New York, NY, February 4, 2013 … The Anti-Defamation League (ADL) today criticized as “distorted and counterproductive” a report on Palestinian and Israeli textbooks, saying that by presenting the issue as an equivalent problem for both sides, “the core issue of Palestinian rejection of Israel has been blurred.”
Prepared by an international panel of researchers under the auspices of Jerusalem-based Council of Religious Institutions of the Holy Land, the study, titled ”Victims of Our Own Narratives?,” looked at how Israeli and Palestinian school books portray each other, the three Abrahamic faiths, and themes related to conflict and peace. The study was partially funded by a grant from the U.S. Department of State.
Abraham H. Foxman, ADL National Director, issued the following statement:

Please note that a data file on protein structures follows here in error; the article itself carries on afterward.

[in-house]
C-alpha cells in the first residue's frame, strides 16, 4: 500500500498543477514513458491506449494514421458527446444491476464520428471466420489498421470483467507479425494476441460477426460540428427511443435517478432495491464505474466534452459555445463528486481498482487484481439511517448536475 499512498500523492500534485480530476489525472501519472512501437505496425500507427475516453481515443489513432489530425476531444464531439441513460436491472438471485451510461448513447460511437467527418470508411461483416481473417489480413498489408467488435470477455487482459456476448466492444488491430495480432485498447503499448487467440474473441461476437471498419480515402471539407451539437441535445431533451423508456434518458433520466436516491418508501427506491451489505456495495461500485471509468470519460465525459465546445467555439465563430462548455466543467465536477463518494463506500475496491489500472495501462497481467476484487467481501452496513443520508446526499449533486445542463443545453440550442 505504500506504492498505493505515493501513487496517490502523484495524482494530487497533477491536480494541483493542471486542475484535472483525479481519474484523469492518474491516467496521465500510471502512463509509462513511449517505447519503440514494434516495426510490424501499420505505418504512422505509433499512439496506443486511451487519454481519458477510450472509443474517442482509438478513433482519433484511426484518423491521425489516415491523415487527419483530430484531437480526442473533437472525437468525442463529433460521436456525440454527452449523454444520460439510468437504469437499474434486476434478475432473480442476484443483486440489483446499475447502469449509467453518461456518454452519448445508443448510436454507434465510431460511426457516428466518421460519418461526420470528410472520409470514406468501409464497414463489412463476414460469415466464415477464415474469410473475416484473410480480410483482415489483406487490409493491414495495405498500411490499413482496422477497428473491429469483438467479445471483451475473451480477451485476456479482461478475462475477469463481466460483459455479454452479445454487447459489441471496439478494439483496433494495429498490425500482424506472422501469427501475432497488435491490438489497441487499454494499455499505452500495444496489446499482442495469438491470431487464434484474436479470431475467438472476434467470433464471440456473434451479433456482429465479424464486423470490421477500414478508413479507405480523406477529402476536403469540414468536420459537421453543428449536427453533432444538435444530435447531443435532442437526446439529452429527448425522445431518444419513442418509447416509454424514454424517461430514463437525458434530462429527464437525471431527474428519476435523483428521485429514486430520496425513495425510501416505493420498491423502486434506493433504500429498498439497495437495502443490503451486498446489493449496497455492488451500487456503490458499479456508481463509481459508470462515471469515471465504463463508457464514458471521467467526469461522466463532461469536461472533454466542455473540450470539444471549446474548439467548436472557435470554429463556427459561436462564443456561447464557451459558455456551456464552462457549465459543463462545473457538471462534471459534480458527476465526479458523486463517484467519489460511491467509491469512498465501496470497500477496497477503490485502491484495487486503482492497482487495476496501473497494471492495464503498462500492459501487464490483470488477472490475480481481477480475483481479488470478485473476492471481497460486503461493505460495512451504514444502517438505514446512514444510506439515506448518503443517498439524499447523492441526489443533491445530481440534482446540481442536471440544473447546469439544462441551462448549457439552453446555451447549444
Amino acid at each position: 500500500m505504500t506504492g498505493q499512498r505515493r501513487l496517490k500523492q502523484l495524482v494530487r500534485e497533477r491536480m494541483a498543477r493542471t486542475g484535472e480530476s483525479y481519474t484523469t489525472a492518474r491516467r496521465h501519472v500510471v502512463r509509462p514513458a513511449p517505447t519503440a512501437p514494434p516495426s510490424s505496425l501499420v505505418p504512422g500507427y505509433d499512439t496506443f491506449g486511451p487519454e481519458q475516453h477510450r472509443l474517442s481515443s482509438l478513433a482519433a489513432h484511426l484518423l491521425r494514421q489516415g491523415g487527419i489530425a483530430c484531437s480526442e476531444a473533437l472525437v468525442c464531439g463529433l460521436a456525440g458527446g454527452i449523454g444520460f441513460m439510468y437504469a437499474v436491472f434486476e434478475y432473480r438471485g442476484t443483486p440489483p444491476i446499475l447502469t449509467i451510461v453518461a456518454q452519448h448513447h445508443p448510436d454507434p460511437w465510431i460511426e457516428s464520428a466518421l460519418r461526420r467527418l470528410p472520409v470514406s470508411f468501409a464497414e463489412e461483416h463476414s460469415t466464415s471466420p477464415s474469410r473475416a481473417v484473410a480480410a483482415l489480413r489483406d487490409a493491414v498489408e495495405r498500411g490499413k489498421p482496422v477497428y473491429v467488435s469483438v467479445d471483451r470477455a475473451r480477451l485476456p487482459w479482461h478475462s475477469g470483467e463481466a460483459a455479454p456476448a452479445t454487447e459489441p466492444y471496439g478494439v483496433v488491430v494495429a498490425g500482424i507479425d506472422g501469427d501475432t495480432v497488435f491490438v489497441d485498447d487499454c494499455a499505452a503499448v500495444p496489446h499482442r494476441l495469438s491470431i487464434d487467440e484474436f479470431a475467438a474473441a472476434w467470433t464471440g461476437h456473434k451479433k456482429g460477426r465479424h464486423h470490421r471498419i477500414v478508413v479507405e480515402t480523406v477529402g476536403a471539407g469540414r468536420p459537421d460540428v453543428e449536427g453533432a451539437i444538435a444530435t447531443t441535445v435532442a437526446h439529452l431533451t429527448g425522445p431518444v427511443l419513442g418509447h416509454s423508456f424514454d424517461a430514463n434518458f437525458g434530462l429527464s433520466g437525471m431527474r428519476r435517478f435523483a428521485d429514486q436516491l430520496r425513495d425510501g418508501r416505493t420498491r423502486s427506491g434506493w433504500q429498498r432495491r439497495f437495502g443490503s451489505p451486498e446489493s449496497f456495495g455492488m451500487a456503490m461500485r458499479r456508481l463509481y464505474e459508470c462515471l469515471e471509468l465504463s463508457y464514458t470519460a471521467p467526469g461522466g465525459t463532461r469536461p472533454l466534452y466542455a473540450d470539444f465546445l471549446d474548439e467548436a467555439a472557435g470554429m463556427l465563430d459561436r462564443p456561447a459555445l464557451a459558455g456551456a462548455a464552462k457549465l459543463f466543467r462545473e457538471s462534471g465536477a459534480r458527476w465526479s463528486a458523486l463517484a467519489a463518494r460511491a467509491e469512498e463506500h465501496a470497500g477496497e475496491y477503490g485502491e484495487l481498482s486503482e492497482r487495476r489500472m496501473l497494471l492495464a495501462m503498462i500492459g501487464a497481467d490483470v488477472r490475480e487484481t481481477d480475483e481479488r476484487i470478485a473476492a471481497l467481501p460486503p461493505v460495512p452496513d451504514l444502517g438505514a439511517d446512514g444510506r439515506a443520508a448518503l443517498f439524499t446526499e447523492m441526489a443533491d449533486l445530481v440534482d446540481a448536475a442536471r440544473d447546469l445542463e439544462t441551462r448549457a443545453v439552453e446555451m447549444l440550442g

However well-meaning the sponsors and researchers of the textbook study may have been, the paucity of historical, social and geopolitical context distort the findings and render this study counterproductive. The report presents a dangerous premise of false equivalency – that both sides have problems in not accepting the other and, in order to enhance the chances for peace, both sides have to do more to change their textbooks.
This issue was meant to deal with the basic problem that is at the core of the conflict -- Palestinian teaching of rejection of Israel and its legitimacy. By treating it as an equivalent problem for both sides, the issue has been blurred beyond distinction. It undermines the understanding of how critical this issue is -- to get the Palestinians away from their historic hatred of Israel. This still has not happened, and this study, in treating the problem as the same for both, makes it more difficult to achieve that goal.
Educating Israeli youth about the Palestinian narrative is important. But it is not the root issue for Israel. For Israelis the very fact that Arabs and Palestinians have pursued the destruction of Israel was and remains at the core of the problem. The sponsors, funders and researchers of this study should have taken this into account when they formulated their approach.